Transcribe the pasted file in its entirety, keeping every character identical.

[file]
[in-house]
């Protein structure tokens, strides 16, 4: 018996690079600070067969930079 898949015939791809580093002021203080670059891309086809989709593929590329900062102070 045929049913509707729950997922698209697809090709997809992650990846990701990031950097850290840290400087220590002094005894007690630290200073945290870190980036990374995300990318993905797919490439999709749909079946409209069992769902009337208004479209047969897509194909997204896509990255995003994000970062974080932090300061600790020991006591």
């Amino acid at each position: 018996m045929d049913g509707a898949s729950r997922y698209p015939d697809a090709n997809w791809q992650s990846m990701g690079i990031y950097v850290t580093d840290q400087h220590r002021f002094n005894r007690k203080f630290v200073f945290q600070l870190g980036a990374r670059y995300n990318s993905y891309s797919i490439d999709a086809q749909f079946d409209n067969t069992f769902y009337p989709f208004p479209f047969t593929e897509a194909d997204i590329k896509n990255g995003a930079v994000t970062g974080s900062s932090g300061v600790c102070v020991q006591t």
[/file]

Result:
[in-house]
């Protein structure tokens, strides 16, 4: 018996690079600070067969930079 898949015939791809580093002021203080670059891309086809989709593929590329900062102070 045929049913509707729950997922698209697809090709997809992650990846990701990031950097850290840290400087220590002094005894007690630290200073945290870190980036990374995300990318993905797919490439999709749909079946409209069992769902009337208004479209047969897509194909997204896509990255995003994000970062974080932090300061600790020991006591």
């Amino acid at each position: 018996m045929d049913g509707a898949s729950r997922y698209p015939d697809a090709n997809w791809q992650s990846m990701g690079i990031y950097v850290t580093d840290q400087h220590r002021f002094n005894r007690k203080f630290v200073f945290q600070l870190g980036a990374r670059y995300n990318s993905y891309s797919i490439d999709a086809q749909f079946d409209n067969t069992f769902y009337p989709f208004p479209f047969t593929e897509a194909d997204i590329k896509n990255g995003a930079v994000t970062g974080s900062s932090g300061v600790c102070v020991q006591t």